Ibikunle Amosun, former governor, Ogun State
On Tuesday, June 26, 2019, Senator Ibikunle Amosun, immediate past governor of Ogun State, issued a press statement through his media assistant, Rotimi Durojaiye.
The press statement reacted to the Premium Times’ publication of Monday, June 24, 2019, entitled “Amosun surrenders 1000 A47 rifles, 4 Million bullets acquired before 2019 elections”. In the report, Premium Times stated that the then outgoing governor of Ogun State on May 28, 2019, delivered a number of arms and ammunition and security accoutrements to the Ogun State Police Command and Commissioner of Police at a weapons handover ceremony, covered by the media. The arms and ammunition were removed from an armoury located in the State Government House, Abeokuta. The import and purport of the report were that the arms and ammunition were improperly procured and were illicitly kept in the custody of the Governor at the Government House, same not being a designated armoury.
In the press statement, however, Ex-Governor Ibikunle Amosun claimed that the arms and ammunition were appropriately and lawfully purchased and acquired under an end user certificate duly issued by the Office of the National Security Adviser (NSA) in 2012 under the Goodluck Jonathan Administration; and that same were partially released to the police in 2012, while the remainder was kept in an armoury at the State House in his custody, as the Governor. It was not clear from the statement who was the NSA, at the material time, (whether Sambo Dasuki/ Owoye Andrew Azazi), Sambo Dasuki having been appointed to that office on June 22, 2012. It was also not clear whether the statement imagined that either of the duo could be made available to provide corroborative testimony, with one being dead and the other in custody of the DSS, allegedly held incommunicado. As for the former President, if the Olisa Metuh trial offers any guide, it may take over one billion naira to summon him to give testimony if a grand investigation into the “arms concealment” allegations were to be ordered.
The weapons, the ex-governor claimed, were so stored to prevent their deployment to other States in the Federation, by the directive of the Police High Command. He claimed he decided to turn in the armoury and its entire arsenal at the end of his administration because he did not want the same to fall into wrong hands.
Ogun State Police Commissioner, Bashir Makama
Upon request by Premium Times that we analyse the press statement, we have studied the defence of Ex-Governor Amosun to the grave allegations contained in the Premium Times’ report and follow-up stories. With “profound respect” to Ex-Governor Amosun, we find his explanations, vague, not credible, unsubstantiated, unsatisfactory and full of gaps.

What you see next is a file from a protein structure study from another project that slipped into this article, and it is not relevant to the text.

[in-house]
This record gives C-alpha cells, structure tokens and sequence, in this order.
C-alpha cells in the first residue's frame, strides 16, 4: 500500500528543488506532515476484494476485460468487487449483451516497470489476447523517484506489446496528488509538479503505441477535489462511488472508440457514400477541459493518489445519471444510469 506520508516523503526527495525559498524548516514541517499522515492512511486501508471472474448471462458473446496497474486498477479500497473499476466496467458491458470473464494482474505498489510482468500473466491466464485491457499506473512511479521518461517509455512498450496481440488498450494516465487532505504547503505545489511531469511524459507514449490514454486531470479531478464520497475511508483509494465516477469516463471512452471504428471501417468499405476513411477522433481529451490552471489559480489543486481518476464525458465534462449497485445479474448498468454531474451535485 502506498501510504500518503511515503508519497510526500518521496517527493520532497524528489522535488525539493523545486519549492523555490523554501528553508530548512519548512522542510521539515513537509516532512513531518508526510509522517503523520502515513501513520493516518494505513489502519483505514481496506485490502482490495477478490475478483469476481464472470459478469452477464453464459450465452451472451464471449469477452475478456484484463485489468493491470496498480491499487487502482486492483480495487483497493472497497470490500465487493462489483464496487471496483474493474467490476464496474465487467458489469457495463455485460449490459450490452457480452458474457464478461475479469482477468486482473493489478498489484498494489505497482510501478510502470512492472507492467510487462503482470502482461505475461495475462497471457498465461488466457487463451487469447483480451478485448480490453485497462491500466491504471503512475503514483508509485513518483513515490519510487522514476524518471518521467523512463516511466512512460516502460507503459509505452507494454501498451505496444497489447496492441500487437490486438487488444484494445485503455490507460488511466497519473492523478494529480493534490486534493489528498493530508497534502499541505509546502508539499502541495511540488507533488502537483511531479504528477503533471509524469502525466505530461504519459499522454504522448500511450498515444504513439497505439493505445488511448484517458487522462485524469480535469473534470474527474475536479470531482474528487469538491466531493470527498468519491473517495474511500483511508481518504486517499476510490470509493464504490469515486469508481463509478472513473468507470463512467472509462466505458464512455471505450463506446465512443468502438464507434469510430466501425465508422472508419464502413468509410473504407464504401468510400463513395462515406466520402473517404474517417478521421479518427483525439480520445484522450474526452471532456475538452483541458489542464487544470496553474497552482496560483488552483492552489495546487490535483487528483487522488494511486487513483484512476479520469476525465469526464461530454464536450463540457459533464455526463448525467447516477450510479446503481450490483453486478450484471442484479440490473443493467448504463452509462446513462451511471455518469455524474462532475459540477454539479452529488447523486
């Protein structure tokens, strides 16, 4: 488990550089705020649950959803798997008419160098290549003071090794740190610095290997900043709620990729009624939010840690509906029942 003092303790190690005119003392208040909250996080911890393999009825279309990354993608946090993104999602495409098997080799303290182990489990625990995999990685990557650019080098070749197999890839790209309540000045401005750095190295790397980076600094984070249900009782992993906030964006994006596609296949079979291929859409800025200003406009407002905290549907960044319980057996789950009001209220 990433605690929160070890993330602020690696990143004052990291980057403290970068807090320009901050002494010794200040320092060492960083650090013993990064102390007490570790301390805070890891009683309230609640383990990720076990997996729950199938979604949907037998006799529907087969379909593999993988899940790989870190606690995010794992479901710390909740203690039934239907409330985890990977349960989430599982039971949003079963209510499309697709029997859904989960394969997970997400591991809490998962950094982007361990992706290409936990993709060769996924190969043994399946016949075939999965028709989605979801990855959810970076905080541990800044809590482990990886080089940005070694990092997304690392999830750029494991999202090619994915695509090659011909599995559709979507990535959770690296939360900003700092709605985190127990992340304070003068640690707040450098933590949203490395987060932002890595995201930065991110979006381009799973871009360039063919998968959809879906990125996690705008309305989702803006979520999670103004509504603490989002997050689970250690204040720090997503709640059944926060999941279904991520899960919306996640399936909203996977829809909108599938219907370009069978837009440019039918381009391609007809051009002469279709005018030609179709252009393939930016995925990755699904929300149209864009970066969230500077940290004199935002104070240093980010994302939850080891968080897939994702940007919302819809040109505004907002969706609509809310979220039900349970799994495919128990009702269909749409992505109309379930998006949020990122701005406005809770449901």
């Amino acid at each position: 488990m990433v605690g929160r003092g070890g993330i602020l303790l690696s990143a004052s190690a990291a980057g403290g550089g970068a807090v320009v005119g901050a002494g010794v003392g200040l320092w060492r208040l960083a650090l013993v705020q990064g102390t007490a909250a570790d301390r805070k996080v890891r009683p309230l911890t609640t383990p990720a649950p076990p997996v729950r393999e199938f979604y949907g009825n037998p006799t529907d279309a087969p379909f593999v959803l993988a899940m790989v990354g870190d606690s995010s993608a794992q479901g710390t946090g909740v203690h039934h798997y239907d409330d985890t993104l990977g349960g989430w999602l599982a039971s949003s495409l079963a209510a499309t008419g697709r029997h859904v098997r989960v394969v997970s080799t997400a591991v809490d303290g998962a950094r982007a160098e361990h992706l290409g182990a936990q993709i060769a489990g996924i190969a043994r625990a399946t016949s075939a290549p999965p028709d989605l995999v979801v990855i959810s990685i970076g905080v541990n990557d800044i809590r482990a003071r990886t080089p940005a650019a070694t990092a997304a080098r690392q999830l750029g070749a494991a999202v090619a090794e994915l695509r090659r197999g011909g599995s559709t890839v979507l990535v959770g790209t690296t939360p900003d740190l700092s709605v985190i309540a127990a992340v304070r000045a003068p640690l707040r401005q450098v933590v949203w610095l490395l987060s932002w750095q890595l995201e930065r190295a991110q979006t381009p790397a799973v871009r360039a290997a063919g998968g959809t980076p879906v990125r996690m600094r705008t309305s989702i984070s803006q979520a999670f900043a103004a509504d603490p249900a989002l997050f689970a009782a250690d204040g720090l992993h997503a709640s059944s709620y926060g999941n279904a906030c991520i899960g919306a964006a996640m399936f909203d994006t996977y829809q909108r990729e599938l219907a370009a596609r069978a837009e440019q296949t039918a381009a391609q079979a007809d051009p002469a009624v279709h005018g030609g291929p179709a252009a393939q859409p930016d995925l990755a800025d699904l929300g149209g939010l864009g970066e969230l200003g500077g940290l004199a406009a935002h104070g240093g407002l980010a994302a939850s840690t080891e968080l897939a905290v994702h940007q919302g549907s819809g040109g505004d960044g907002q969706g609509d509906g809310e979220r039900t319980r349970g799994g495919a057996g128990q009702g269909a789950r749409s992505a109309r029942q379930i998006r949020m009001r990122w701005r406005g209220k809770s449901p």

Below, we have raised a number of questions, based on his explanations and defence, which if honestly pondered, will justify our conclusions.
1. Was the Ex-Governor Ibikunle Amosun involved in any other lawful or unlawful procurement and importation of arms and ammunition into Ogun State, and the storage of same at the Ogun State Government House or in any other part of Ogun State between his declared 2012 arms and ammunition importation, and the 28th May, 2019, when he handed over the arms and ammunition in question?
2. Can the Ex-Governor affirm that there was no recent arms and ammunition importation and storage; and that his administration was involved in arms and ammunition importation only in 2012, during the eight-year, two-term tenure of his administration?
3. When the arms and ammunition and accoutrements were allegedly purchased in 2012, did the purchase follow the due process? Was an End User Certificate from the appropriate authority, in this case, the Office of the National Security Adviser (NSA), obtained prior to the order, purchase, shipments and delivery of the arms and ammunition?
4. Who, on record, was the end user of the arms and ammunition: the Nigeria Police Force, Ogun State Government, Governor Ibikunle Amosun or a contractor to the Ogun State Government?
5. Could the Ogun State Government or the Ex-Governor or any arms and ammunition supply contractor, other than the Nigeria Police Force, have been the end user of the arms and ammunition, in the circumstances of their purchase and importation?
6. Who, in fact, and in law, was the end user, or user of the arms and ammunition at the end of the procurement, shipment, importation and delivery chain, to whom an end user certificate could have been, and actually was issued by the Office of the NSA?
7. Were the Ogun State Government and Governor Ibikunle Amosun the named end users of the imported ammunitions under the end user certificate allegedly obtained in 2012
8. Could the Ogun State Government and the Ex-Governor have been lawfully designated as the end users under the End User Certificate?